, Volume 27, Issue 3, pp 275-298

The Distribution of Police Protection

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Abstract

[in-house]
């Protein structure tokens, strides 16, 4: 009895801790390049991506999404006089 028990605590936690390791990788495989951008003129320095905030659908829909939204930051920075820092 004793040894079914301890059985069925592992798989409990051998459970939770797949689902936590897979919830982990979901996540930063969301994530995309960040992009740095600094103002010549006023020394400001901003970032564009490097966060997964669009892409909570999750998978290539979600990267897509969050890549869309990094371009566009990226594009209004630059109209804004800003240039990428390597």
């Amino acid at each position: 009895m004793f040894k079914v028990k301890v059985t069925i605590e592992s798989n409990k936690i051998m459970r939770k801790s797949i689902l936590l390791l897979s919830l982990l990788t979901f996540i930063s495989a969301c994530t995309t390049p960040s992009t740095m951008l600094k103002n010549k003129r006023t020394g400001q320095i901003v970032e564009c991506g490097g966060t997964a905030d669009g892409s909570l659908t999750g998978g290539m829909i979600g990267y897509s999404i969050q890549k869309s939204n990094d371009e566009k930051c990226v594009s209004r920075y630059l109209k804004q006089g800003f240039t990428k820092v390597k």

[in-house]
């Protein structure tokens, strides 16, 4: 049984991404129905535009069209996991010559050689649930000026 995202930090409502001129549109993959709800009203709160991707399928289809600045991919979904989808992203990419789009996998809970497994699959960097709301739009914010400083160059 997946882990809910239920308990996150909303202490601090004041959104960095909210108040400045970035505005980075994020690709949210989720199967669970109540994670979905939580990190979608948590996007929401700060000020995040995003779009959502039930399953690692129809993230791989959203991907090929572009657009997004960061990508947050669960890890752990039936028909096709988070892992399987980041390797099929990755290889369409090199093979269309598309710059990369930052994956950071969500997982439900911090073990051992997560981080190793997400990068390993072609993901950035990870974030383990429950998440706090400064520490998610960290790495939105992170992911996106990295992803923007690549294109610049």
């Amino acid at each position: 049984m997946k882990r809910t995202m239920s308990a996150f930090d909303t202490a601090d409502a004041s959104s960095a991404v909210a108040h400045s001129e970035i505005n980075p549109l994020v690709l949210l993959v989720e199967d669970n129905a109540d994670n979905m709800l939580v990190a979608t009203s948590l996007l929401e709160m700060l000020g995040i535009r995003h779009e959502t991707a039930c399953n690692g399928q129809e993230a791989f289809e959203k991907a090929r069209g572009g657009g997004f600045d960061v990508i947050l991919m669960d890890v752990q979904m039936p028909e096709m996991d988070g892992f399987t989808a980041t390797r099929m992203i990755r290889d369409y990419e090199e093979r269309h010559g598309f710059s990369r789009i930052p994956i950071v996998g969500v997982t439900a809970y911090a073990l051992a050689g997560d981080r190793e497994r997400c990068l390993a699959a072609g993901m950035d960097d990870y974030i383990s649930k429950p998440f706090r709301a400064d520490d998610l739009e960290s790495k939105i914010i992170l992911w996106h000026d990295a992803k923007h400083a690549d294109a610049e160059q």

This paper investigates the distribution of police protection in the United States by race and class. By examining police employment and demographic data for every general-service police jurisdiction in the US, I find that poor and heavily-nonwhite jurisdictions employ far fewer officers per crime than wealthy and white jurisdictions do. That finding contrasts with an older body of literature on the distribution of police protection, which examined the distribution of police resources across neighborhoods within individual cities and found little inequality. I also find that inequality in police protection has grown since 1970—a finding that contrasts with the increasingly equal distribution of resources for education, the other major claim on local government revenues—largely because criminal victimization became more concentrated in disadvantaged communities. (In the process, I find that contrary to widespread impressions, the crime rate fell very little in the most disadvantaged jurisdictions from 1980 to 2000, and violent crime actually increased). Finally, by examining data about federal grant programs, I find that the rise of federal contributions to local policing in the 1990s slowed the growth of inequality somewhat, suggesting that revenue-sharing has a real but modest role to play in reducing inequality in police protection. Together these findings highlight a neglected aspect of equality in criminal justice.